I study the diversity and evolution of ants. In particular, I am interested in uncovering the diversity, origin, and radiation of ants across the southwest Indian Ocean. Concerns over deforestation on Madagascar led me to deploy Malaise traps with metabarcoding to monitor 50 forest sites. We also study how edible insects can be farmed at scale to alleviate pressure on endangered habitat while supplementing local diets.
I enjoy field trips to remote forests to uncover new ant species. In Madagascar, we have discovered over 1,000 new ant species that students, postdocs, and collaborators have been busy describing and documenting. We are now using the 25 years of field data and species work to research the origin and radiation of the ants on Madagascar. To put this phylogenomic work on Madagascar ants in context, we are now involved with the Ants of World project to understand the phylogeny of all ants. Our lab manages two valuable online resources that are essential for carrying out global projects on ants: AntCat and AntWeb.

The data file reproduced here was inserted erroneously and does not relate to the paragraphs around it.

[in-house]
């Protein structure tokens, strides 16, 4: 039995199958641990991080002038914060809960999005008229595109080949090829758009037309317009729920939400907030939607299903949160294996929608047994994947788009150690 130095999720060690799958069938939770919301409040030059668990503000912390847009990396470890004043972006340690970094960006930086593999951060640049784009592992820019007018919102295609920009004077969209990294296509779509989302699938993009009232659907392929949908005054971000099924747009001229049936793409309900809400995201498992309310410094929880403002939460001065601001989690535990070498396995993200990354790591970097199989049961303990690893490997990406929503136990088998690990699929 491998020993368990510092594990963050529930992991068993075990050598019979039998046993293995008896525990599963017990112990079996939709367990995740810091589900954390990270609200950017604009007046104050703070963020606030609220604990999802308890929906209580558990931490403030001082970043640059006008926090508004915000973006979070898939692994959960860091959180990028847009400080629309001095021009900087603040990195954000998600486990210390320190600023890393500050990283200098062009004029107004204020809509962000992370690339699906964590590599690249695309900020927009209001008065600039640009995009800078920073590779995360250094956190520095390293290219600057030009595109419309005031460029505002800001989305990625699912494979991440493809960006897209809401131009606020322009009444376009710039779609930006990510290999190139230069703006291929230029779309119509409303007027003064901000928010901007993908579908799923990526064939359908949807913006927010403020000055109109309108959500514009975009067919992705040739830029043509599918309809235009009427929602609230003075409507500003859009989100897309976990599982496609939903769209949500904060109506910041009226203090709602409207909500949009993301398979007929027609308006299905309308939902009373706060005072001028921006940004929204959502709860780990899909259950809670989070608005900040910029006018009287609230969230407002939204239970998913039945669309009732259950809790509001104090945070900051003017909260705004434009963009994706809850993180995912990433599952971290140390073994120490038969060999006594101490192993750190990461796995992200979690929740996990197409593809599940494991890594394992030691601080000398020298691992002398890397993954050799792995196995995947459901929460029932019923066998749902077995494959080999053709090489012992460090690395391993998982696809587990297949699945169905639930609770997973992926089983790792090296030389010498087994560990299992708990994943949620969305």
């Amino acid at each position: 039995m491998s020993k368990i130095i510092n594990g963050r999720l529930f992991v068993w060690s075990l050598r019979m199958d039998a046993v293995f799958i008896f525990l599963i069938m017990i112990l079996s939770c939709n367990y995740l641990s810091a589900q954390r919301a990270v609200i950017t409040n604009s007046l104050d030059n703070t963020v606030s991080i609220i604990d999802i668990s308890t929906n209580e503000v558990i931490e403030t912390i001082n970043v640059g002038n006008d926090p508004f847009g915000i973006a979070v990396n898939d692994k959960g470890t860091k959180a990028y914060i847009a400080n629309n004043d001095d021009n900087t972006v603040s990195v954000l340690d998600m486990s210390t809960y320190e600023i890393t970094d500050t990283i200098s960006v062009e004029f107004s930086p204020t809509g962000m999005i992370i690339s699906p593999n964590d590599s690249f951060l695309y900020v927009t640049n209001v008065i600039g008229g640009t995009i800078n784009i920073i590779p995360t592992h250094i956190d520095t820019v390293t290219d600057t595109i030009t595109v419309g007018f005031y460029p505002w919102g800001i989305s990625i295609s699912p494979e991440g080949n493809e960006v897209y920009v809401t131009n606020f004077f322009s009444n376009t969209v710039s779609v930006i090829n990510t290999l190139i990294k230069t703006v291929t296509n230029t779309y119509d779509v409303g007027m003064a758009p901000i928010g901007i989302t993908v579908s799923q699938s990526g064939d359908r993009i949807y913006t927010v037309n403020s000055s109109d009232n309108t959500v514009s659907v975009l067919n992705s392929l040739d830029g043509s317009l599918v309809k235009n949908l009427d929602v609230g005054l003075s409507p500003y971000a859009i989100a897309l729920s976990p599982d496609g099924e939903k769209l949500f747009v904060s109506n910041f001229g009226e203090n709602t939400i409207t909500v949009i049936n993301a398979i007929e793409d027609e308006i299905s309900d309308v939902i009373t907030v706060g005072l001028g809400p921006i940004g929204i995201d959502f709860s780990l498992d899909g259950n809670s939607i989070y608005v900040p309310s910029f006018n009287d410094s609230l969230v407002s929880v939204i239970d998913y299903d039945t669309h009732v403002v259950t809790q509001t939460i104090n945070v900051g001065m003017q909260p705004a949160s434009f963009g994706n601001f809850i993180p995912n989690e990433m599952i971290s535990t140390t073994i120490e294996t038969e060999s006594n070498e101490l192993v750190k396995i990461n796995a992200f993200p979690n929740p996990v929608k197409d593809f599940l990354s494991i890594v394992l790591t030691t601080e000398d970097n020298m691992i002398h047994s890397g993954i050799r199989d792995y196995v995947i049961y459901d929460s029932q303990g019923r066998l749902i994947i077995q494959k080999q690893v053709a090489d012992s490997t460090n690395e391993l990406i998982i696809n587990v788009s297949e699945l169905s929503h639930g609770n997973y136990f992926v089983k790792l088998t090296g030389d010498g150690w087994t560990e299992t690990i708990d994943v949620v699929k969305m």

While researching insects in Madagascar, I realized that little time remains to save its tropical rainforests. Our lab decided to expand our work to explore new semiautomated ways to monitor insect biodiversity across Madagascar. We currently have 50 Malaise traps across Madagascar that we sample weekly and use metabarcoding techniques to monitor change in the forest communities. This work is based out of our lab in Madagascar housed at the Madagascar Biodiversity Center.
On top of this environmental threat, the Malagasy people are facing a severe malnutrition crisis, and animals, such as the lemur, are widely hunted and now endangered. As a result, we launched the Insects and People initiative in Madagascar to farm native and edible insects. Our project, Breakfast before Conservation, began producing cricket powder for famine relief, school lunch programs, and health clinics in Madagascar in 2018. By leveraging the Malagasy tradition of eating (surprisingly tasty) insects, the farming facilities can produce a reliable source of nutrition with a smaller environmental footprint and create jobs for its citizens, all while saving the lemur and precious regional rainforests.
More about Brian's research and outreach at:
Insects and People
Madagascar Biodiversity Center